Perfect 10 (magazine)

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"Perfect 10" redirects here. For other uses, see Perfect 10 (disambiguation).
Perfect 10
Editor Norm Zada
Categories Men's magazine
Frequency Quarterly
First issue 1997
Country  US
Language English
Website www.perfect10.com

Perfect 10 is an online adult website and formally a monthly and then quarterly men's magazine featuring high resolution photographs of topless or nude women who have not had cosmetic surgery in pensive or artistic poses. Perfect 10 also promoted and film boxing matches between a number of their models, aired most recently as Perfect 10: Model Boxing on the Showtime and HD.net cable channels. The last print edition of the magazine was published in the summer of 2007 (issue 43). Since then it has switched to a subscription-based website only model. .[1]

Perfect 10 has often been the first to feature up and coming fashion models and glamour models nude, a number of whom went on to become Playboy Playmates or Penthouse Pets, most notably Jodi Paterson (2000 Playboy Playmate of the Year) and Erica Lookadoo (aka Juliet Cariaga, 2000 Penthouse Pet of the Year). Lexie Karlsen posed in Perfect 10, then became both a Playboy Playmate and Penthouse Pet. Miss Universe contestants Evelina Papantoniou (Miss Greece 2001) and Leilani Dowding (Miss Great Britain 1998) also posed for the magazine. Other notable Perfect 10 models included Erica Campbell, Katie Richmond, Veronika Zemanová, Marisa Miller, Tereza Benesova, and Ashley Degenford. Many Page 3 girls have appeared in the magazine's pages, like Michelle Marsh and Sophie Howard.

History[edit]

Perfect 10 was founded by former computer science professor, championship poker player, and hedge fund manager [2] Norm Zadeh (now Zada) in 1997 when a friend was rejected from Playboy because her proportions didn't fit the magazine's ideal.[3] Before starting Perfect 10, he obtained a doctorate in operations research at the University of California, Berkeley and worked at IBM. To get noticed in an already saturated adult magazine market, Zada gave prominent display to his "$435,000 Perfect 10 Model Search" in which the model from the first year deemed most beautiful by a panel of celebrity judges would receive a $200,000 prize. $100,000 went to second place, and $50,000 to the third place models. The remaining $85,000 was split between the remaining seventeen finalists.

Ashley Degenford eventually won, and went on to land a role on the FX channel's The X Show. Monica Hansen came in second place and went on to do advertising work for The Gap Japan and to appear on the pages of Max, Maxim, and FHM. Marisa Miller, the third runner-up, went on to become a Victoria's Secret and Sports Illustrated swimsuit super model.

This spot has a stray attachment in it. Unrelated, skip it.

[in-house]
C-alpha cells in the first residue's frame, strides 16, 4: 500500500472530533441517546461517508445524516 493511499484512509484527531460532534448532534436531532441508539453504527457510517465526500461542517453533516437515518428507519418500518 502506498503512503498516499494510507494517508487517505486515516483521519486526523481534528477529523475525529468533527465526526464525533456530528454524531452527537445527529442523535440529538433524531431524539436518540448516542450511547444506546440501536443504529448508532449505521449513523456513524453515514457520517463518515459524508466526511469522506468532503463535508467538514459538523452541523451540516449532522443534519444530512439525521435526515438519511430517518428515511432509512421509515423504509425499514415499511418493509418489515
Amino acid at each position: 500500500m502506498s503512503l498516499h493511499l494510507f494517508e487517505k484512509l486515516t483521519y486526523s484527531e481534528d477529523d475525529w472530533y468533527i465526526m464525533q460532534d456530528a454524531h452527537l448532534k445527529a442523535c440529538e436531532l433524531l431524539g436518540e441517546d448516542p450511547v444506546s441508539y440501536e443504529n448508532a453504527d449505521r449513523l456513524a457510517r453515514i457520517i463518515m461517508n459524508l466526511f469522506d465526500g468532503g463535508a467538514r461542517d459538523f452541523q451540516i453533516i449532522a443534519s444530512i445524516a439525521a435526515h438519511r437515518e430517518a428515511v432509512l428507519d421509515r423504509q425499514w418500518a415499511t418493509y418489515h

In 2007, Perfect 10 stopped printing it print edition and switch to an exclusively subscription based website. Issue 43, Summer 2007 is the last hard copy magazine they published.

Lawsuits[edit]

Perfect 10 v. Google, Inc.[edit]

In August 2005, Perfect 10 filed suit with the U.S. District Court in Los Angeles to stop Google from caching and displaying thumbnails to third party sites which offer unlicensed images from Perfect 10, arguing that this interfered with their cell-phone thumbnail offer. In February 2006 the court granted the request in part and denied it in part, ruling that the thumbnails were infringing but links sites with images were not. In appeal, the Ninth Circuit Court of Appeals ruled almost entirely in favor of Google in Perfect 10, Inc. v. Amazon.com, Inc.. The court ruled that Google's use of images was transformative and thus did not infringe Perfect 10's copyright.[4]

Perfect 10, Inc. v. CCBill LLC[edit]

In 2006, CCBill was sued in United States District Court in California by Perfect 10.com for "violat[ing] copyright, trademark, and state unfair competition, false advertising and right of publicity laws by providing services to websites that posted images stolen from Perfect 10's magazine and website".[5]

Perfect 10, Inc. v. Megaupload Limited[edit]

In January 2011, Perfect 10 again filed suit with the U.S. District Court in Los Angeles, demanding $5m in damages from Megaupload Limited (and its CEO, Kim Schmitz) for copyright infringement.[6]

Notes[edit]

External links[edit]